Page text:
It's the spring of 1944 and Therese is in a hurry to get back to Paris. The trains aren't running from the village where she has gone to visit her father's grave and to fill two suitcases ... See full summary »
It's the spring of 1944 and Therese is in a hurry to get back to Paris. The trains aren't running from the village where she has gone to visit her father's grave and to fill two suitcases with food. Some British and American planes have been shot down and the Germans want to know where the pilots are hiding. An acquaintance has clearance to drive to Paris with a truckload of goats. After she is in the truck Therese discovers that two British pilots and an American pilot are back there with the goats. She must get the men on a train to Paris and to a safe house there, where there is no room for the American. Can she leave him at the Metro station trying to figure out the map? Written by
Dale O'Connor <firstname.lastname@example.org>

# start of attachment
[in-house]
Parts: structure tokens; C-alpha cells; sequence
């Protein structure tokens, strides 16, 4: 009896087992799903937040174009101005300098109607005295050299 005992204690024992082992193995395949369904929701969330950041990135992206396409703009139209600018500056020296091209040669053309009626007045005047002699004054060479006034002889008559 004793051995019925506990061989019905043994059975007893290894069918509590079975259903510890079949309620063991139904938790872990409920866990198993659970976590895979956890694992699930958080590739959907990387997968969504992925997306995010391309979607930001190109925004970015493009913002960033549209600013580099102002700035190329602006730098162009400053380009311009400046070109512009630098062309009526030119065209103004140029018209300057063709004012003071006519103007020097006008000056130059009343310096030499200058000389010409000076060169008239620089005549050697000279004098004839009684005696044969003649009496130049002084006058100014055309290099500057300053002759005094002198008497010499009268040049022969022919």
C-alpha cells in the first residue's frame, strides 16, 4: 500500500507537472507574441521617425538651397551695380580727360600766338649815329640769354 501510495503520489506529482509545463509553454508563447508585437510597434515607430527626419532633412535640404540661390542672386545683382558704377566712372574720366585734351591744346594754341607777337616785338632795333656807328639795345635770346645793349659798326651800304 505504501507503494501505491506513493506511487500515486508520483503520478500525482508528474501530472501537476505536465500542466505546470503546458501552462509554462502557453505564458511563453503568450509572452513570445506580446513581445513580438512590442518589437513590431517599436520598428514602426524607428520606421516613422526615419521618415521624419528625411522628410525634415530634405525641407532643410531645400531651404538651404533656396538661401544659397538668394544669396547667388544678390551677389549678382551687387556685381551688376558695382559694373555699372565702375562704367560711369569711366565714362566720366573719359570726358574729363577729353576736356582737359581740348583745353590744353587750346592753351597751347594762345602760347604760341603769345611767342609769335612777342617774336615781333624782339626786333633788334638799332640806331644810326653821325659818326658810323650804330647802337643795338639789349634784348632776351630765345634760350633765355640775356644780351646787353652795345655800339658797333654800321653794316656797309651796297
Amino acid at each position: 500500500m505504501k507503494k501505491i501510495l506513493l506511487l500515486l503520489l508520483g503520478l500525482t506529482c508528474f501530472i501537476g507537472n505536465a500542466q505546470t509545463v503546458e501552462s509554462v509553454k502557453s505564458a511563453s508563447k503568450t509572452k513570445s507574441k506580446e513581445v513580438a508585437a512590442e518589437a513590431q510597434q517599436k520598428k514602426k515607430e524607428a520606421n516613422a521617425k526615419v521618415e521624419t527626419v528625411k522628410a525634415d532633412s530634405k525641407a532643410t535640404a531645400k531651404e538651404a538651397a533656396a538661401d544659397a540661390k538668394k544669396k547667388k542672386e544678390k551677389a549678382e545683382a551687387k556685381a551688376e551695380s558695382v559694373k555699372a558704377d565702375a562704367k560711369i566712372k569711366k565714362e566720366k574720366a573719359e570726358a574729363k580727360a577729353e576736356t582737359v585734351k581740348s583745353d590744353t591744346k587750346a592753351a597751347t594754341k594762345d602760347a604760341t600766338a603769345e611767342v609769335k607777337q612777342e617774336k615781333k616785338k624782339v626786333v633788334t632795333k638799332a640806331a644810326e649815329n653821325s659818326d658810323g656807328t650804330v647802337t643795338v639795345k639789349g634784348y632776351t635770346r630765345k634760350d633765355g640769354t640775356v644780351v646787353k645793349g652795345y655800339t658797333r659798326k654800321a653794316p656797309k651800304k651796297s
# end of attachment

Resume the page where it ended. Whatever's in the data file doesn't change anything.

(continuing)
René Clément comes back to his favorite subject:WW2.His filmography boasts two of the most important films dealing with it:"les maudits" (1947) and "jeux interdits" (1952).Other works include documentary "la bataille du rail"(1945) and "le père tranquille"(1946) .
There were two more WW2 movies in the sixties;Clement had become more interested in thrillers though:he came in blaring with "plein soleil "(purple noon-the first version of "the talented M.Ripley)but did not go out the same way as his thrillers became more and more abysmal in the late sixties and seventies)
"Le jour et l'heure" although much inferior to the four war movies mentioned above,is still watchable today.Simone Signoret and Stuart Whitman are very talented leads and they get good support from Geneviève Page.Signoret portrays a woman who could not dabble with the idea of going into resisting during the Occupation.All she wanted is to lead a quiet life so she buried her head in the sand.Little did she know she would be involved in a dangerous mission :first reluctantly,she had to help English pilot Whitman escape from occupied France .
Clement's liking for thriller surfaces in the scene which takes place on the train ,a very suspenseful sequence.
Clément 's last war movie "Paris brûle-t-il?" (1966) yielded beneath the weight of its fifty stars who literally drowned it out.
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